According to research by BlockchainAnalytics.pro, Bitcoin’s energy consumption in 2019 exceeded that of the whole of New Zealand.
Blockchain Analytics estimates that 2019 ended with an average annual electricity consumption of about 43 TWh, which is slightly more than New Zealand’s annual demand, and slightly less than that of Portugal (49 TWh), Romania (50 TWh) and the Czech Republic (59 TWh).
This figure is also showing strong growth compared to previous years. In fact, in 2018 consumption was less than 29 TWh, more or less the same as in Nigeria, while in 2017 it was only about 5 TWh, the same as in Jamaica.
Moreover, according to conservative estimates, in 2020 Bitcoin’s energy consumption will exceed 70 TWh, roughly the same as that of Chile, which has 18 million inhabitants.
Just by projecting the current data, the annual consumption would be 56.3 TWh, almost like that of the Czech Republic, however, this figure seems likely to grow in the coming months.
The assumptions on which these estimates are based are very conservative, which means that these figures are also conservative: it is possible that the actual consumption may be even higher.
The fact is that Bitcoin is becoming increasingly popular and more valuable, and seeing that the cost of mining depends on the price (and not vice versa) its continuous increase in value year after year inevitably leads to higher expenses for miners, caused by higher electricity consumption.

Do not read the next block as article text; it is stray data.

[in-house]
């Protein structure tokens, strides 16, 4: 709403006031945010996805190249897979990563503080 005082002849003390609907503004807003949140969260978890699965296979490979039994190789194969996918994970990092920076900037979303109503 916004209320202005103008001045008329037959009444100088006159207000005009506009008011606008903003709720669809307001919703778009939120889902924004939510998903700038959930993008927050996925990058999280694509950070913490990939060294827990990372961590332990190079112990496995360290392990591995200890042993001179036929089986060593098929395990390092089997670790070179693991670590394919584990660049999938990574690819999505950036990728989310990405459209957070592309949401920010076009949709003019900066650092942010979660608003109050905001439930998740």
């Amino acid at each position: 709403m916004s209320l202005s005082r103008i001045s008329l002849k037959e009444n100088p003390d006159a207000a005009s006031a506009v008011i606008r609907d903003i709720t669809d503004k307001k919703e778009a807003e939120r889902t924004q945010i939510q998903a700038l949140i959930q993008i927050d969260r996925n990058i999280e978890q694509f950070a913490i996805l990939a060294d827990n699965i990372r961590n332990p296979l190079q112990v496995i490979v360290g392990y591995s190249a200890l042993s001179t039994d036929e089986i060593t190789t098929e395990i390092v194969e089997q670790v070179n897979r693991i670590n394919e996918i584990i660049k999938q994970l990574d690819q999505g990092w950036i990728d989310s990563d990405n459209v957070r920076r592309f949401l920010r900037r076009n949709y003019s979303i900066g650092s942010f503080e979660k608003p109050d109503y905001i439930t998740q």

In addition to this, there is a continuous growth in hashrate, which is due mainly to the increased efficiency of the ASICs.
For example, in the now distant 2016, Bitmain launched the Antminer S9, which consumed 100 watts to produce a terahash per second (100 W/TH/s).
In 2018 the Antminer S15 was released, which reduced power consumption to 57 W/TH/s, while the current Antminer S17 consumes only 40 W/TH/s. This leads to an increase in hashrate, as the TH/s that can be generated increases with the consumption.
Although in theory, this increase in efficiency could reduce electricity consumption, in reality, the increase in Bitcoin’s annual average value inevitably leads to an increase in electricity consumption, given that the spending power of the miners increases as a result, allowing them to buy more electricity to consume.
In fact, the consumption growth curve moves in line with the increase in hashrate, although it remains to be seen what will happen with the halving in May 2020 which will cut miners’ rewards in half.
However, it should be noted, for example, that after the last halving, in July 2016, the reduction in hashrate was minimal and only temporary, and by August it had already returned to pre-halving levels. Hence it is difficult to imagine that the next halving could actually significantly reduce Bitcoin’s energy consumption.